Whatever floats your boat...
Lust for Evil from Geoffo on Vimeo.
The Footage is from the movie "Purple Noon" and the music is Iggy Pop's "Lust for Life".
Do you control the shapes of the green key, or whatever it's called? Or is it somewhat random?
I know this is an experiment for you, so I'm wondering if you just let the more interesting layers happen or if you actually play around with it and keep the more interesting ones. lol, don't know if any of that makes sense.
Excellent edit! Bravo!
Syd, I created the green screen footage earlier and for a different project. This is an experiment, in that I'm trying to roll with what comes up, but I did make a lot of decisions. In the beginning, the confrontation on the boat, I cut up the entire sequence and then moved all of the footage with Philip (the victim) facing the camera to one track and Tom (the killer) to another. I kept neutral and important expository footage on a third track. Then I deleted everything I could while retaining (I hoped) enough to keep the story intelligible.
I whittled it down to about a minute and ten seconds on each of the two main tracks--different faces but some shared narrative elements. Then I outputted four versions of each track: widescreen color, widescreen black and white, full screen color, full screen black and white.
Then I chose six of the eight tracks, combined them with identical greenscreen footage and keyed out the white and output six separate files. What I had at that point were movie files with rectangles swimming around them. Then I composited those six second-generation files--keying out the green--against the original untouched footage. I think I generated twelve different versions of that minute and ten seconds. For example, Black and White Full Screen Tom over Color WideScreen Philip; Color Widescreen Tom over Black and White Full Screen Tom. Then I picked the one of the dozen completed tracks that seemed to tell the story reasonably well and laid it down in a new sequence. I had tried to arrange everything so I got lots of confrontational compositions to begin with--meaning I knew that at a given frame I knew I had a snarling Philip on one track and a smiling Tom on the other--but I didn't bother to check against the green screen. I had no idea until I generated the tracks how much of the first track would be visible in the frame.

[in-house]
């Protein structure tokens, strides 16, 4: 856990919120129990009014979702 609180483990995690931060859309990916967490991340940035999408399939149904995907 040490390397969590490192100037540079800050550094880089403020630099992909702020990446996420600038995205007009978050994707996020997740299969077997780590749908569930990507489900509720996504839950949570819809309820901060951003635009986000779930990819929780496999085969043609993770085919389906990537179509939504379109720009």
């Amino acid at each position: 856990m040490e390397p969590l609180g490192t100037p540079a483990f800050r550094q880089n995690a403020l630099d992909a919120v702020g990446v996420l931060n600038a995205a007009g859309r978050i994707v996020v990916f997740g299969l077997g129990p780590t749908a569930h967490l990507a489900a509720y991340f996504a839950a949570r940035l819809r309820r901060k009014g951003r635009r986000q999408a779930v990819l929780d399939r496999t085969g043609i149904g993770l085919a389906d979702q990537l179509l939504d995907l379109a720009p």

These frames are right next to each other. I basically could cut anywhere I wanted and know I had eleven perfectly matched alternates. I definitely didn't look at all the possibilities. I just chose the first thing that looked good. At some points I was emphasizing the narrative at others I was looking for tension and in still other spots I just wanted the best looking series of frames.
Thanks, Jim! I've been playing with it for some time now. I give myself little rules to follow--without limits I turn into much--and see what I can come up with.
This is a different expression of the same technique. Since the drawings are my own I can shape the greenscreen track directly to the footage.
Wallpaper for Paranoids from Geoffo on Vimeo.
I meant to say "without limits I turn into mush"!
Loving it. All kinds of beautiful stuff here and for me the color effect with your awesome sliding effect adds a dark side/ light side thing that fits so perfectly with the seemingly empathic but actually cold as steel theme.
As usual : WAY cool.
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